Warner Baxter

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Warner Baxter
Warner Baxter promo.jpg
Warner Baxter publicity photo
Born (1889-03-29)March 29, 1889
Columbus, Ohio, U.S.
Died May 7, 1951(1951-05-07) (aged 62)
Beverly Hills, California, U.S.
Cause of death pneumonia
Resting place Forest Lawn Memorial Park, Glendale
Occupation Actor
Years active 1914–1950
Spouse(s) Viola Caldwell (1911-1913)
Winifried Bryson (1918–1951) (his death)

Warner Leroy Baxter (March 29, 1889 – May 7, 1951) (The book Celebrities in Los Angeles Cemeteries: A Directory gives his date of birth as March 29, 1891:[1] American Classic Screen Profiles gives the date as March 29, 1892.)[2] was an American actor, known for his role as The Cisco Kid in In Old Arizona (1929), for which he won the second Academy Award for Best Actor in the 1928–1929 Academy Awards.[3] He frequently played womanizing, charismatic Latin bandit types in westerns, and played The Cisco Kid or a similar character throughout the 1930s, but had a range of other roles throughout his career. Warner Baxter started his movie career in silent film. Baxter's most notable silent films are The Great Gatsby (1926) and The Awful Truth (1925). When talkies came out, Baxter became even more famous. Baxter's most notable talkies are In Old Arizona (1929), 42nd Street (1932), Slave Ship (1937), Kidnapped (1938), and the 1931 20 minute all-star ensemble short film, The Stolen Jools. In the 1940s he was well known for his recurring role as Dr. Robert Ordway in the Crime Doctor series of 10 films.

Baxter also has a star on the Hollywood Walk of Fame making him one of fewer than a hundred male actors in Hollywood history to receive both an Academy Award and a Walk of Fame star.


Baxter was born in Columbus, Ohio[1] to Edwin F. Baxter (October 1, 1867 – September 16, 1889) and Jane Barrett (December 29, 1869 Columbus, Ohio – March 29, 1962 Beverly Hills, California), and moved to San Francisco, California with his widowed mother in 1898, when he was nine. Following the 1906 San Francisco earthquake, he and his family lived in a tent for two weeks. By 1910 Baxter was in vaudeville, and from there began acting on the stage.[citation needed]

The book American Classic Screen Profiles relates that Baxter was 5 months old when his father died. Jane Baxter and Warner went to live with her brother in Columbus, Ohio. Mother and son moved to New York City when he was 10 years old, and there he became active with dramatics — both participating in school productions and attending plays. The two later moved to San Francisco, where he graduated from Polytechnic High School. When the 1906 San Francisco earthquake struck, Baxter and his mother lived in Golden Gate Park for eight days and then went to live with friends in Alameda for three months. In 1908, they returned to Columbus. After selling farm implements for a living, worked for four months as the partner of Dorothy Shoemaker in an act on the Keith Vaudeville Circuit.[2]


With June Lang and Fredric March

Baxter originally worked as an insurance agent, sales manager and commercial traveller. Baxter began his movie career as an extra in 1914 in a stock company and quickly rose to become a star. He had his first starring role in 1921, in a film called Sheltered Daughters, before starring in 48 features during the 1920s. His most notable silent roles were in The Great Gatsby (1926), Aloma of the South Seas (1926) as an island love interest opposite the famous dancer Gilda Gray, and a handsome but alcoholic doctor in West of Zanzibar with Lon Chaney.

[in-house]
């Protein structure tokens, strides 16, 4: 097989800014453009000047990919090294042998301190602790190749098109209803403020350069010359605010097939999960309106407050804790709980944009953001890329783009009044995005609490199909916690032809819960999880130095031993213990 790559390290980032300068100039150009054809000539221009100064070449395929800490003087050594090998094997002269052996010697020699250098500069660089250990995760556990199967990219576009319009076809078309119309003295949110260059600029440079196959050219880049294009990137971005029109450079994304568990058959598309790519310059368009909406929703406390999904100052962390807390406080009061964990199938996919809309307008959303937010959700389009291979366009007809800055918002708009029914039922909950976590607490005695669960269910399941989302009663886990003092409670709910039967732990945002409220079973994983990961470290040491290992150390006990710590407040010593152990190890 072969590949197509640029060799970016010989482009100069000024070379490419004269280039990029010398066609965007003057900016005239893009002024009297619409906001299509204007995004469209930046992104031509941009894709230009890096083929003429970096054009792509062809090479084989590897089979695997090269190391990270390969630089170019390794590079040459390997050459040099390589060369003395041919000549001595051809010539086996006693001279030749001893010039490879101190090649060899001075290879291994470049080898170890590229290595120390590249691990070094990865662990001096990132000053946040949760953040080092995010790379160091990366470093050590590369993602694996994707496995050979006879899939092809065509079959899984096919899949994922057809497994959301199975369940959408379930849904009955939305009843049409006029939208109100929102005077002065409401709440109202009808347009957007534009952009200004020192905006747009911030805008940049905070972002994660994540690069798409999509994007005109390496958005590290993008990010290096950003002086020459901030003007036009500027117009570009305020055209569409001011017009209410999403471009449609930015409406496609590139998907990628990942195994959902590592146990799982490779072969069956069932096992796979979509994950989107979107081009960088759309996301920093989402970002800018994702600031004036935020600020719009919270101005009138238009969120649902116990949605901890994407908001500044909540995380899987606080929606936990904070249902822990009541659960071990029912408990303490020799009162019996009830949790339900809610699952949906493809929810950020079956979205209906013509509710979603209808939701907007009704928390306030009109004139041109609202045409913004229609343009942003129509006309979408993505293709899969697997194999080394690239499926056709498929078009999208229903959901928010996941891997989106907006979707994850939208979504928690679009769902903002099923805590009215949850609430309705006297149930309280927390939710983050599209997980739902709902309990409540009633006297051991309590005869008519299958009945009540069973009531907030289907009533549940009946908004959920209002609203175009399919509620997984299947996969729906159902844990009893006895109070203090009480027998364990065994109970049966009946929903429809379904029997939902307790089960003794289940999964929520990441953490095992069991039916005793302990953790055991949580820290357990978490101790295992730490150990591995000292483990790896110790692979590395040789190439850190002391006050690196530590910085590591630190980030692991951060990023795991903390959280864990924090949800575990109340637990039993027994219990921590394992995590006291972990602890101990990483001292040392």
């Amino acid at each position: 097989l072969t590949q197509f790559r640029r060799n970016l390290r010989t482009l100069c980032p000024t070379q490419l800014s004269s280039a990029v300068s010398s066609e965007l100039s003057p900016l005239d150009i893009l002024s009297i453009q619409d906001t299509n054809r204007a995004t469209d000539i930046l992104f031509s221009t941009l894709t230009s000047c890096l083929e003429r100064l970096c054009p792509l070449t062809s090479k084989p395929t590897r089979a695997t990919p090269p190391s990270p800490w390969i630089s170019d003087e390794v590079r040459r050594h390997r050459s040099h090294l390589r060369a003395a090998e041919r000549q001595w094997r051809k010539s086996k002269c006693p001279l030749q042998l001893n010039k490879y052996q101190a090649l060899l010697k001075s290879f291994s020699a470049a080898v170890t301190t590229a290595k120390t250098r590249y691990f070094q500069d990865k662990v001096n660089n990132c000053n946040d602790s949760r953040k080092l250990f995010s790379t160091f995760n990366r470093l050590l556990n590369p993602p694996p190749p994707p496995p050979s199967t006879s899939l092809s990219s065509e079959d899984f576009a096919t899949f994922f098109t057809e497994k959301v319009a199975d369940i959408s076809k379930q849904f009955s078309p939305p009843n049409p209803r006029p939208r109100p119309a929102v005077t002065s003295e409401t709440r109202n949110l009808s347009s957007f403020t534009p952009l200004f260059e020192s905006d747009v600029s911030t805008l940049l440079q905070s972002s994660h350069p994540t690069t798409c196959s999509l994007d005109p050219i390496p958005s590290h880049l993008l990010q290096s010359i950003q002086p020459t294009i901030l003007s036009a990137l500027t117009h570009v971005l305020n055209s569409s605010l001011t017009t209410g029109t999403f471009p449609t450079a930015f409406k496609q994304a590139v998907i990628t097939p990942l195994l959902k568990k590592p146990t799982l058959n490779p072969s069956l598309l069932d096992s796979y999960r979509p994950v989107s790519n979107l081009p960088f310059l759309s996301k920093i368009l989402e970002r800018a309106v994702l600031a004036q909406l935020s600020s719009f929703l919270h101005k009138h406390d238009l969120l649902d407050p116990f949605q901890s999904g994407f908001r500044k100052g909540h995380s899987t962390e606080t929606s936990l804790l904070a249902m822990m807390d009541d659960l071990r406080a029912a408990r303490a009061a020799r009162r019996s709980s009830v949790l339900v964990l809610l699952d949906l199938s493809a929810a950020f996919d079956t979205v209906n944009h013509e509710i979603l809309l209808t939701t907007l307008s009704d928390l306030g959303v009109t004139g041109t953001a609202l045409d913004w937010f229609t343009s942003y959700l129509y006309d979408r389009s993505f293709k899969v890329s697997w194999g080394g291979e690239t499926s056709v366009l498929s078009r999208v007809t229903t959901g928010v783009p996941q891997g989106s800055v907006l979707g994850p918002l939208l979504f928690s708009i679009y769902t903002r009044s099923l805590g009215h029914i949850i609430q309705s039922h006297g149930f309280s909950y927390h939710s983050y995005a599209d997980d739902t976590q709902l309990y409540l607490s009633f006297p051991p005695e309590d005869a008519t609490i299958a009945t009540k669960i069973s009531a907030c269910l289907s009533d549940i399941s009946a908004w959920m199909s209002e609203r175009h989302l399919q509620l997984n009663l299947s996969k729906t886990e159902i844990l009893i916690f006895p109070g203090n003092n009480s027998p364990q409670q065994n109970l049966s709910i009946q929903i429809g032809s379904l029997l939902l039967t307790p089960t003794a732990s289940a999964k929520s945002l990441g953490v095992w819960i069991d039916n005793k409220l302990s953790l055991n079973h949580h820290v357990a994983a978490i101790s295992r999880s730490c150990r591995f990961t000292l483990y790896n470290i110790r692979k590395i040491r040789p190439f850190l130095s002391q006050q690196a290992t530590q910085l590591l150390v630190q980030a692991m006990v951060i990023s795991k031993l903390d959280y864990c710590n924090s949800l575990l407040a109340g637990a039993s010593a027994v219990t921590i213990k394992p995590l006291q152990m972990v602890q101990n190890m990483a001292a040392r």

Baxter's most famous starring role was as the Cisco Kid in In Old Arizona (1929), the first all-talking western, for which he won the second Academy Award for Best Actor. He also starred in 42nd Street (1933), Grand Canary (1934), Broadway Bill (1934) and Kidnapped (1938).

By 1936, Baxter was the highest paid actor in Hollywood, but by 1943 he had slipped to B movie roles, and he starred in a series of "Crime Doctor" films for Columbia Pictures. Baxter made over 100 films between 1914 and 1950.[4]

Personal life[edit]

Baxter married Viola Caldwell in 1911, but they were soon divorced. He married actress Winifred Bryson in January 1918, remaining married until his death in 1951. [5]

He was a close friend of William Powell, with whom he starred in three films, and was at Powell's side when Jean Harlow died in 1937.[4]

When not acting, Baxter was an inventor and, in 1935, he co-created a revolver searchlight which would illuminate a target and allow a gunman to shoot at it in the dark. He later developed a radio device that would allow emergency crews to change traffic signals from two blocks away and allow them to safely pass through intersections. He financed its installation at an intersection in Beverly Hills in 1940.[4]


Baxter suffered for several years from arthritis, and in 1951 he underwent a lobotomy to ease the pain.[6] On May 7, 1951, he died of pneumonia at age 59[1] and was interred in Forest Lawn Memorial Park Cemetery in Glendale, California. He was survived by his second wife and his mother.


Baxter has a star on the Hollywood Walk of Fame at 6284 Hollywood Boulevard for his contributions to the motion picture industry. The induction ceremony occurred on February 8, 1960.[7]


Year Film Role Notes
1914 Her Own Money Lew Alden uncredited
1918 All Woman uncredited
1919 Lombardi, Ltd. uncredited